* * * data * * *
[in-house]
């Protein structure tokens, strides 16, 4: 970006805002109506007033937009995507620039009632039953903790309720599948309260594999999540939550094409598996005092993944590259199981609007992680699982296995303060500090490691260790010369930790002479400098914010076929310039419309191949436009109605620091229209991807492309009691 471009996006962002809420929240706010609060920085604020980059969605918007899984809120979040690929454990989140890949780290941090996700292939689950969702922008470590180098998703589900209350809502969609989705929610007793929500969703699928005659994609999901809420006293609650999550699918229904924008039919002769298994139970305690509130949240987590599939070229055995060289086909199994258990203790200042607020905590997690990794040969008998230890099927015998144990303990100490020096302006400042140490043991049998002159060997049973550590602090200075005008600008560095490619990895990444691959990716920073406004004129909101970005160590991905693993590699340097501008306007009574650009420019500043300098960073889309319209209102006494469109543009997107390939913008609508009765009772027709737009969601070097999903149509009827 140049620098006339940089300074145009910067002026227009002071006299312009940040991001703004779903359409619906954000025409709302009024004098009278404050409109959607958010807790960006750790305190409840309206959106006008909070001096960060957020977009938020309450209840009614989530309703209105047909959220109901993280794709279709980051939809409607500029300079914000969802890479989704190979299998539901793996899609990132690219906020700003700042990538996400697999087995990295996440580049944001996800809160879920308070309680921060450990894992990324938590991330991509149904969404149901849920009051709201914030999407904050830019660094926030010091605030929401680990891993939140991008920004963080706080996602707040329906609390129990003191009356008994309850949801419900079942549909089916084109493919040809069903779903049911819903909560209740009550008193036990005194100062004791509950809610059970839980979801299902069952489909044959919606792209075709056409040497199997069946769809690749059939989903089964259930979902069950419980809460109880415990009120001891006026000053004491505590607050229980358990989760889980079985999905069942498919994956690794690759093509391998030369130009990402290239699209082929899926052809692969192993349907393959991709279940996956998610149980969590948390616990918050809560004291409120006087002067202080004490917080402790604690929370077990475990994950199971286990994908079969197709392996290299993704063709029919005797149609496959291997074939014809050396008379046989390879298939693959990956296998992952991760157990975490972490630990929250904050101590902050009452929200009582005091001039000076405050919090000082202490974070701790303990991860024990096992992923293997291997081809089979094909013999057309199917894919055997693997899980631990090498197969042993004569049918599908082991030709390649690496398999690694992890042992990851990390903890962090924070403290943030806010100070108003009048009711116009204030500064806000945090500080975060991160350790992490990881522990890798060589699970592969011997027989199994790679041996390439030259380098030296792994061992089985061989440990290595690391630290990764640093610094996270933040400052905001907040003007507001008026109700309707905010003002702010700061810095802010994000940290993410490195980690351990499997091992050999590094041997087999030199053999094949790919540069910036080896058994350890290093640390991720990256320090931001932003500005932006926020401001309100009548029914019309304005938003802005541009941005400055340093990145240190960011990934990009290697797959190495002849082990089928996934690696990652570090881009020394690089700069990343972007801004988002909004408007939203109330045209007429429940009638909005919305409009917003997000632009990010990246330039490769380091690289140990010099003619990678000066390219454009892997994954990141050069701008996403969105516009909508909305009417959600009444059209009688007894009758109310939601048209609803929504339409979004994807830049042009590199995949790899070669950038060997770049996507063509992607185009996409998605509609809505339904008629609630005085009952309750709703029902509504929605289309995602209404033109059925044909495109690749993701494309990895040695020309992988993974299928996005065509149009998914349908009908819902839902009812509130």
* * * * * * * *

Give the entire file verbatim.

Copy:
[in-house]
């Protein structure tokens, strides 16, 4: 970006805002109506007033937009995507620039009632039953903790309720599948309260594999999540939550094409598996005092993944590259199981609007992680699982296995303060500090490691260790010369930790002479400098914010076929310039419309191949436009109605620091229209991807492309009691 471009996006962002809420929240706010609060920085604020980059969605918007899984809120979040690929454990989140890949780290941090996700292939689950969702922008470590180098998703589900209350809502969609989705929610007793929500969703699928005659994609999901809420006293609650999550699918229904924008039919002769298994139970305690509130949240987590599939070229055995060289086909199994258990203790200042607020905590997690990794040969008998230890099927015998144990303990100490020096302006400042140490043991049998002159060997049973550590602090200075005008600008560095490619990895990444691959990716920073406004004129909101970005160590991905693993590699340097501008306007009574650009420019500043300098960073889309319209209102006494469109543009997107390939913008609508009765009772027709737009969601070097999903149509009827 140049620098006339940089300074145009910067002026227009002071006299312009940040991001703004779903359409619906954000025409709302009024004098009278404050409109959607958010807790960006750790305190409840309206959106006008909070001096960060957020977009938020309450209840009614989530309703209105047909959220109901993280794709279709980051939809409607500029300079914000969802890479989704190979299998539901793996899609990132690219906020700003700042990538996400697999087995990295996440580049944001996800809160879920308070309680921060450990894992990324938590991330991509149904969404149901849920009051709201914030999407904050830019660094926030010091605030929401680990891993939140991008920004963080706080996602707040329906609390129990003191009356008994309850949801419900079942549909089916084109493919040809069903779903049911819903909560209740009550008193036990005194100062004791509950809610059970839980979801299902069952489909044959919606792209075709056409040497199997069946769809690749059939989903089964259930979902069950419980809460109880415990009120001891006026000053004491505590607050229980358990989760889980079985999905069942498919994956690794690759093509391998030369130009990402290239699209082929899926052809692969192993349907393959991709279940996956998610149980969590948390616990918050809560004291409120006087002067202080004490917080402790604690929370077990475990994950199971286990994908079969197709392996290299993704063709029919005797149609496959291997074939014809050396008379046989390879298939693959990956296998992952991760157990975490972490630990929250904050101590902050009452929200009582005091001039000076405050919090000082202490974070701790303990991860024990096992992923293997291997081809089979094909013999057309199917894919055997693997899980631990090498197969042993004569049918599908082991030709390649690496398999690694992890042992990851990390903890962090924070403290943030806010100070108003009048009711116009204030500064806000945090500080975060991160350790992490990881522990890798060589699970592969011997027989199994790679041996390439030259380098030296792994061992089985061989440990290595690391630290990764640093610094996270933040400052905001907040003007507001008026109700309707905010003002702010700061810095802010994000940290993410490195980690351990499997091992050999590094041997087999030199053999094949790919540069910036080896058994350890290093640390991720990256320090931001932003500005932006926020401001309100009548029914019309304005938003802005541009941005400055340093990145240190960011990934990009290697797959190495002849082990089928996934690696990652570090881009020394690089700069990343972007801004988002909004408007939203109330045209007429429940009638909005919305409009917003997000632009990010990246330039490769380091690289140990010099003619990678000066390219454009892997994954990141050069701008996403969105516009909508909305009417959600009444059209009688007894009758109310939601048209609803929504339409979004994807830049042009590199995949790899070669950038060997770049996507063509992607185009996409998605509609809505339904008629609630005085009952309750709703029902509504929605289309995602209404033109059925044909495109690749993701494309990895040695020309992988993974299928996005065509149009998914349908009908819902839902009812509130």